Imagine a world where everyone knew they were loved unconditionally.
In that kind of a world, many of the problems we have today would probably disappear. Not all of them to be sure, but many of the demons that plague us would vanish. Unconditional love is the greatest gift in the world. It gives you a sense of self-worth, confidence, and assurance that nothing else can give you. People spend their whole lives looking for it. By its very definition, you can’t buy it, you can’t earn it, you can’t do anything to get it. It’s the one great equalizer in society because everyone wants it and whether you get it has nothing to do with wealth, fame, or power. In fact, it’s probably the one thing that’s harder to get the more successful you become because you can’t help but wonder if people love you because of who you are or for what you have. But God loves us unconditionally, no matter how much we have or don’t have, no matter how much we do or don’t do – God loves us anyway. Our passage this morning shares that message with us.
7 Dear friends, let us love one another, for love comes from God. Everyone who loves has been born of God and knows God. 8 Whoever does not love does not know God, because God is love. 9 This is how God showed his love among us: He sent his one and only Son into the world that we might live through him. 10 This is love: not that we loved God, but that he loved us and sent his Son as an atoning sacrifice for our sins. 11 Dear friends, since God so loved us, we also ought to love one another. 12 No one has ever seen God; but if we love one another, God lives in us and his love is made complete in us.
19 We love because he first loved us. 20 Whoever claims to love God yet hates a brother or sister is a liar. For whoever does not love their brother and sister, whom they have seen, cannot love God, whom they have not seen. 21 And he has given us this command: Anyone who loves God must also love their brother and sister. – 1 John 4:7-12; 19-21
We love because he first loved us.
As parents, we experience the kind of love God has for us most strongly with our children. We feel it right from the moment of their birth. Or even before then. When Cassie was pregnant with Emma, I used to talk to Emma everyday. Before bed each night, I’d put my head next to Cassie’s stomach and talk to my little unborn baby girl, telling her about my day, about how I can’t wait for her to come out, and saying “good night.” Sometimes I’d randomly just go up to Cassie’s stomach and just for fun say “Helloooooo in there.” It was probably a bit embarrassing for Cassie, because I’d do it whenever the mood struck – at home, at the mall, in the car – just whenever. One night, Cassie started getting some unusual pains and we rushed to the hospital, worried that something had gone wrong. We sat in this cold, sterile intake room waiting for Cassie to get some kind of medical scan done, and I remember holding her hand and just feeling completely helpless. The worst part was when they wheeled Cassie away. They wouldn’t even let me go with her and I sat in this little, tiny waiting room all by myself with Law & Order on the television above me. I remember thinking about how much I loved my little girl who I hadn’t even seen yet except on some fuzzy sonogram, and praying everything would be alright. I hadn’t ever felt that anxious before. Thankfully, it was just a scare and about seven months later, Emma would come out just fine, but I felt like just for a moment I had a glimpse of God’s unconditional love for us – that deep love of God that reaches out to us even before we realize we need it.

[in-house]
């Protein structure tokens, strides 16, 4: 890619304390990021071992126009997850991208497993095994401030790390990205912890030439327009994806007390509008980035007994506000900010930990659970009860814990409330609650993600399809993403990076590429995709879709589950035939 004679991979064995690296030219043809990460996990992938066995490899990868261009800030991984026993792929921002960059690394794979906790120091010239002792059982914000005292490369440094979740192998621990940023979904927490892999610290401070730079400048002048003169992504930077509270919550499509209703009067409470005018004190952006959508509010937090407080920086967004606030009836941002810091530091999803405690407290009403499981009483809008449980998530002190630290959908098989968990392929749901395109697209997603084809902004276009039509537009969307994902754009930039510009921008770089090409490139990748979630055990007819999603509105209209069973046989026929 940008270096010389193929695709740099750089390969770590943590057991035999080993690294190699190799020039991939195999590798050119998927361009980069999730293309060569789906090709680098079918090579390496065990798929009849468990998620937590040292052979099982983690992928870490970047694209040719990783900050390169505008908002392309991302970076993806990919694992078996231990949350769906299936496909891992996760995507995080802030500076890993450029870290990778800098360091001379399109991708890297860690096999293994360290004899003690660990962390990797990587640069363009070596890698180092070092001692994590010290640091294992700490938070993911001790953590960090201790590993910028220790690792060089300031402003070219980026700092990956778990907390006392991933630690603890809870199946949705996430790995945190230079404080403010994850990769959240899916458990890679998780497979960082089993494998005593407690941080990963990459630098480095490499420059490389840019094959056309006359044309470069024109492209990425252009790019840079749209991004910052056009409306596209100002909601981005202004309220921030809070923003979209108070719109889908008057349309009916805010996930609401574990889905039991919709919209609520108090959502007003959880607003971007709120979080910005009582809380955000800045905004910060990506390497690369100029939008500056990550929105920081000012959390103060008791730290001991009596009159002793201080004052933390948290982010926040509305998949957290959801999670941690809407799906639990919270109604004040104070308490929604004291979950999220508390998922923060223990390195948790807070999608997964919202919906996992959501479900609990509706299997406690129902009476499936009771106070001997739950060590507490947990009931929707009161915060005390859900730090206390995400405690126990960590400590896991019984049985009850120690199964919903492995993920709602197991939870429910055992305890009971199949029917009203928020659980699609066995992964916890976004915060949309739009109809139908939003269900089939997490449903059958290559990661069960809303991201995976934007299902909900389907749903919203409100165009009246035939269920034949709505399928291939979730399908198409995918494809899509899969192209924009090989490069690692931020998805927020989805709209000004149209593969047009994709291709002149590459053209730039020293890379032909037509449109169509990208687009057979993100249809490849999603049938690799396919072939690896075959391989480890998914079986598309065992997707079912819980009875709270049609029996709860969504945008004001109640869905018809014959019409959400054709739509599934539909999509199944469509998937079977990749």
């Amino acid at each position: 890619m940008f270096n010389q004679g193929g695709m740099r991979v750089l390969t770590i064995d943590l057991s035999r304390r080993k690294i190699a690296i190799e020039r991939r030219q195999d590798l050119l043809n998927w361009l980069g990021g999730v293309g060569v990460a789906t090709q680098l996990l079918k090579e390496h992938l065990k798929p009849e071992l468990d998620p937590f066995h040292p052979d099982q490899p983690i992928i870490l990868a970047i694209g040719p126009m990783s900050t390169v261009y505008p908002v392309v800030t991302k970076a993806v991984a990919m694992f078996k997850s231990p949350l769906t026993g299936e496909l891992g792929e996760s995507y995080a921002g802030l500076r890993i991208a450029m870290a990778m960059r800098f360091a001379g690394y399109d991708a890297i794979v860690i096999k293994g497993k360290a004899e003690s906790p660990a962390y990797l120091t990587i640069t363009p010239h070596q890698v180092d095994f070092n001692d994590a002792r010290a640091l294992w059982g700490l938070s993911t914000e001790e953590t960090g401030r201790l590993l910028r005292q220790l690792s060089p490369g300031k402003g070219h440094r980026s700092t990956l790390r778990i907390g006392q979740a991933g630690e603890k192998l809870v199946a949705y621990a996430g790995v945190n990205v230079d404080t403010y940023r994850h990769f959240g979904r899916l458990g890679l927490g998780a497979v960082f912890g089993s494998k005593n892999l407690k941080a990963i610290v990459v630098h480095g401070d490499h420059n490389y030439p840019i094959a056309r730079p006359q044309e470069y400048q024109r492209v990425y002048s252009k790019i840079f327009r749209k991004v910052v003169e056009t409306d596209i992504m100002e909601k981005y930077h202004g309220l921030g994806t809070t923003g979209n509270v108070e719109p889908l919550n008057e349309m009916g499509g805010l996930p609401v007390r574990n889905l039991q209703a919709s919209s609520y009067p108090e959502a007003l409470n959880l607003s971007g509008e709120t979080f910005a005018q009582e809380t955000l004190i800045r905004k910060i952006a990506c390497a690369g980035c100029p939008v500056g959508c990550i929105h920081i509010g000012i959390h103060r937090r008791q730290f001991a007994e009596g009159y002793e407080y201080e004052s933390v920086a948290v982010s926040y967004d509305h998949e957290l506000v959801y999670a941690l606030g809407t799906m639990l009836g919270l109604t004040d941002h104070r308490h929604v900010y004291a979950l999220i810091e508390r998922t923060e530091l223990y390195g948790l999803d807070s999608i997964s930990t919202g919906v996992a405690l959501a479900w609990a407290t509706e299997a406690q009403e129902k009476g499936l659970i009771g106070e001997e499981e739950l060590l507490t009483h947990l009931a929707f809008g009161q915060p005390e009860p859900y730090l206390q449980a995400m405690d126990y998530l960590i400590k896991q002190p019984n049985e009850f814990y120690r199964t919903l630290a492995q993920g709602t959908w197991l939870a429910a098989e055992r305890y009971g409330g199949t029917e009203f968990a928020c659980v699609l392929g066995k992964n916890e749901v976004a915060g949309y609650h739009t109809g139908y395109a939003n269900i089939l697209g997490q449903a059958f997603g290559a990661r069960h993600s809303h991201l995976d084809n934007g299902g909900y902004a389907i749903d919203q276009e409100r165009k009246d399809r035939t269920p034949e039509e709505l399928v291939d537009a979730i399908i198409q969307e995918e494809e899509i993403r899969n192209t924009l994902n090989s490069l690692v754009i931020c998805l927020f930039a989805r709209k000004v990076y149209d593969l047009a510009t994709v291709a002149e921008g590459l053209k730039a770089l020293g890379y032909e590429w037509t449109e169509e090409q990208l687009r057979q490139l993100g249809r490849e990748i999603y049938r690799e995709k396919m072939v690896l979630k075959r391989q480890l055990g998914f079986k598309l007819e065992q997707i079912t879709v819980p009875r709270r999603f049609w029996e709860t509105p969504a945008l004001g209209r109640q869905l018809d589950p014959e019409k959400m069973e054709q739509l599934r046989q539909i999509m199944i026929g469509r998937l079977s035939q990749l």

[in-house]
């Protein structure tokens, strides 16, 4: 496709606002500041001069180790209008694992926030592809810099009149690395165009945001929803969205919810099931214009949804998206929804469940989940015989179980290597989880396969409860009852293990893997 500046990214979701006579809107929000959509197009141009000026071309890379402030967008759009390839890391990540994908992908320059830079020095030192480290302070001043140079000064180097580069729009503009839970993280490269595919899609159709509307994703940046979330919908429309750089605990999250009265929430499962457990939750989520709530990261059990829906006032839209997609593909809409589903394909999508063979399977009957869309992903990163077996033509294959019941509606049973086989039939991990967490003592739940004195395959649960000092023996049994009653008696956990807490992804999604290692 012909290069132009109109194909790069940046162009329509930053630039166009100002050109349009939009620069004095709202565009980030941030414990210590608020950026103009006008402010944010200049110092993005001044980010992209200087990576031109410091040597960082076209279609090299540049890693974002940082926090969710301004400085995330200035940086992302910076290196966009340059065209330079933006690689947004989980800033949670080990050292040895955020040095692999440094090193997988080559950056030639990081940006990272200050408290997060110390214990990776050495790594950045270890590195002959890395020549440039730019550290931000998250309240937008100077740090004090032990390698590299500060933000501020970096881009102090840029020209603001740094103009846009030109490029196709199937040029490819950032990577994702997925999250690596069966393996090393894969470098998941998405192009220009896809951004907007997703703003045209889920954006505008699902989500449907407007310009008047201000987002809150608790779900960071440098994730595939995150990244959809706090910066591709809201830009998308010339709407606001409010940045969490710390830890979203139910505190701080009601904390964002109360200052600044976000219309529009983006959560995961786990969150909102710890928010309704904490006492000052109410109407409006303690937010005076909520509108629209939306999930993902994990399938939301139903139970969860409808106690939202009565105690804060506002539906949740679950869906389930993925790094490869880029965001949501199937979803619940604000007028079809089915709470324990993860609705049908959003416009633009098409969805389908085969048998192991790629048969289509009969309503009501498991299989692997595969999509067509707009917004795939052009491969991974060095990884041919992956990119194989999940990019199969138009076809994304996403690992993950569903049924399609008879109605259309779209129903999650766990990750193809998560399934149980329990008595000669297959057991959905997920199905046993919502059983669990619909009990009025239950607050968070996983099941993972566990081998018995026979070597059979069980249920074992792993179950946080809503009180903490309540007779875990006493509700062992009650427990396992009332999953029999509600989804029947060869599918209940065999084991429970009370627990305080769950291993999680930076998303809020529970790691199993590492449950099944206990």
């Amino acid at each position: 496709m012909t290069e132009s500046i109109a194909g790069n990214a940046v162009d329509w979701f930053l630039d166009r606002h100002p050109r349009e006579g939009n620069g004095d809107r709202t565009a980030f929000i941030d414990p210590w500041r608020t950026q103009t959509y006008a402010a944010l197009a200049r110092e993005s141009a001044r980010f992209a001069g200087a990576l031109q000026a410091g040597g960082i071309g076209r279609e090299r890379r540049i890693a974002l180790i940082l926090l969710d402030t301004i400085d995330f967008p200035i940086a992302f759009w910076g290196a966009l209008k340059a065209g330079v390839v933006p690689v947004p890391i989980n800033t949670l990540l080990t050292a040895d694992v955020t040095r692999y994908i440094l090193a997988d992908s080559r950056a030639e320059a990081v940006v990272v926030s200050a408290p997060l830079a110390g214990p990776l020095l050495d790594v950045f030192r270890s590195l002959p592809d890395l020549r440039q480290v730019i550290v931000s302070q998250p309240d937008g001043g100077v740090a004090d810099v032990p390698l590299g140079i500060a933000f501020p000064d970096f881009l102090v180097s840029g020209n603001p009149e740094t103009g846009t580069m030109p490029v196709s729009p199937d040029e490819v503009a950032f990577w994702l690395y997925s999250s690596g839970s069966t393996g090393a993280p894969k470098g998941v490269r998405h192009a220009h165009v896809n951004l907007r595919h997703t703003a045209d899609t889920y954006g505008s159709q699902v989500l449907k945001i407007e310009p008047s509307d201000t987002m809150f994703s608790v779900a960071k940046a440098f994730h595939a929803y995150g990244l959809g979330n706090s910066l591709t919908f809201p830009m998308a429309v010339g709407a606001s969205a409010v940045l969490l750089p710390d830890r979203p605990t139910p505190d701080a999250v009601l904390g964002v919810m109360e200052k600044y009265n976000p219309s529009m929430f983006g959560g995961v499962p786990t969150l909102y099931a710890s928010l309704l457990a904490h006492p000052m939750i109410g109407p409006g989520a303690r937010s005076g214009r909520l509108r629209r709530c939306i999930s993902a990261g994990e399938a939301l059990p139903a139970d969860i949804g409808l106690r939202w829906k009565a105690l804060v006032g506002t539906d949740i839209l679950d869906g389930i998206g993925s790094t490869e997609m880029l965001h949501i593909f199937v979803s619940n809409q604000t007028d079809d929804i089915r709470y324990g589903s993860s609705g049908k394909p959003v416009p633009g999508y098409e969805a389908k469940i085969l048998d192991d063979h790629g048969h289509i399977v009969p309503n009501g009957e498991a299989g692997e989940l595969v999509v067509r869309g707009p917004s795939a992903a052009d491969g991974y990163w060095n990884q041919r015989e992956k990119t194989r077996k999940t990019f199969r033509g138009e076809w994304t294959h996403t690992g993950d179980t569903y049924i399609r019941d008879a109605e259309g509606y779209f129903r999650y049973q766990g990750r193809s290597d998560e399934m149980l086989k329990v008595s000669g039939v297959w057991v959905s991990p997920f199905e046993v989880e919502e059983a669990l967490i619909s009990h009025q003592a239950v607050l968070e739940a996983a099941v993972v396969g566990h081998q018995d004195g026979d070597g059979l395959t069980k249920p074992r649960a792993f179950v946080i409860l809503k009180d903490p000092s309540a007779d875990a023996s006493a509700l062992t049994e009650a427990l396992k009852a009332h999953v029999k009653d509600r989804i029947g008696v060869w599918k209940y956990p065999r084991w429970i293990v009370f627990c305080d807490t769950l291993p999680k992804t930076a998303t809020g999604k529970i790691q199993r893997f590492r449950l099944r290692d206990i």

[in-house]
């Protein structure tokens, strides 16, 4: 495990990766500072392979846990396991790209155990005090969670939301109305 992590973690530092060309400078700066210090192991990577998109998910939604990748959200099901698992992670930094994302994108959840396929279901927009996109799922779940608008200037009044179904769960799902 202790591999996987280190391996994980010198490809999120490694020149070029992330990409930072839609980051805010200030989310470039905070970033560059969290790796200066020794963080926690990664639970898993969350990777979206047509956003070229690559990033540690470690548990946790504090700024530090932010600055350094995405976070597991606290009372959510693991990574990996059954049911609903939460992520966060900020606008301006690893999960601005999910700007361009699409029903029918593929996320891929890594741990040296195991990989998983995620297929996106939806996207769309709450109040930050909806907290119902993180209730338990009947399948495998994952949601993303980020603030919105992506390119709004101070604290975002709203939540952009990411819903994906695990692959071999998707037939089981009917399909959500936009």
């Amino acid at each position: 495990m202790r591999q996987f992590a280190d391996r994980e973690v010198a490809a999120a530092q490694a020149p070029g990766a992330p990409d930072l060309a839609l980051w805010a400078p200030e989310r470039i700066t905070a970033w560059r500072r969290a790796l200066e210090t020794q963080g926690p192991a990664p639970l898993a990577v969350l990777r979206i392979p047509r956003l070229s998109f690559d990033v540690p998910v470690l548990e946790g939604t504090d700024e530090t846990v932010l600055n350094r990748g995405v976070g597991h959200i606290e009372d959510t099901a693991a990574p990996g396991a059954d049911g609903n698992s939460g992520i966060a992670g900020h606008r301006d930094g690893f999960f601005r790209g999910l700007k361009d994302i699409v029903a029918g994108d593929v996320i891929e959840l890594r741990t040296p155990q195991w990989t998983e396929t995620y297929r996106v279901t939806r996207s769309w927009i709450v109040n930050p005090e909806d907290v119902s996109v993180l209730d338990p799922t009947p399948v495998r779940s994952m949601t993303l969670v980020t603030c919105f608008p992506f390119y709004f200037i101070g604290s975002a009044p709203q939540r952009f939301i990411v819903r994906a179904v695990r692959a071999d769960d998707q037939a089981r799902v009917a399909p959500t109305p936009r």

It’s that kind of love that John is talking about in this letter.
It’s the love that comes before we even realize we ARE loved. In Methodism we call this prevenient grace – the unmerited, undeserved, unasked-for love of God that comes before we even know there IS a God. And it’s this unconditional love that motivates God to send Jesus on our behalf. Not because we behaved particularly well. Not because we did some great deed for God. But because he knew it was what we needed. It’s what we do for those we love. That’s why John writes, “This is love: not that we loved God, but that he loved us and sent his Son as an atoning sacrifice for our sins.” When John tells us that we need to love one another in the same way that God loves us, this is the kind of love he’s talking about – the unconditional, self-sacrificing, put-yourself-out-there kind of love. We don’t do this because we need to “pay God back” or to balance some kind of cosmic debt. It isn’t love if it requires payment. We don’t do it to store up God’s good will. Again, that isn’t love. Look at what it says in the Gospel of Luke. In Luke 6, Jesus tells the crowd to love their enemies. He says, “If you love those who love you, what credit is that to you? Even sinners love those who love them.” It doesn’t take any effort to love those who already love you because you expect love in return. Real love is being able to offer it without any expectation, to love the way God loves us. When we are able to love like that, we have a deeper understanding of God’s love for us.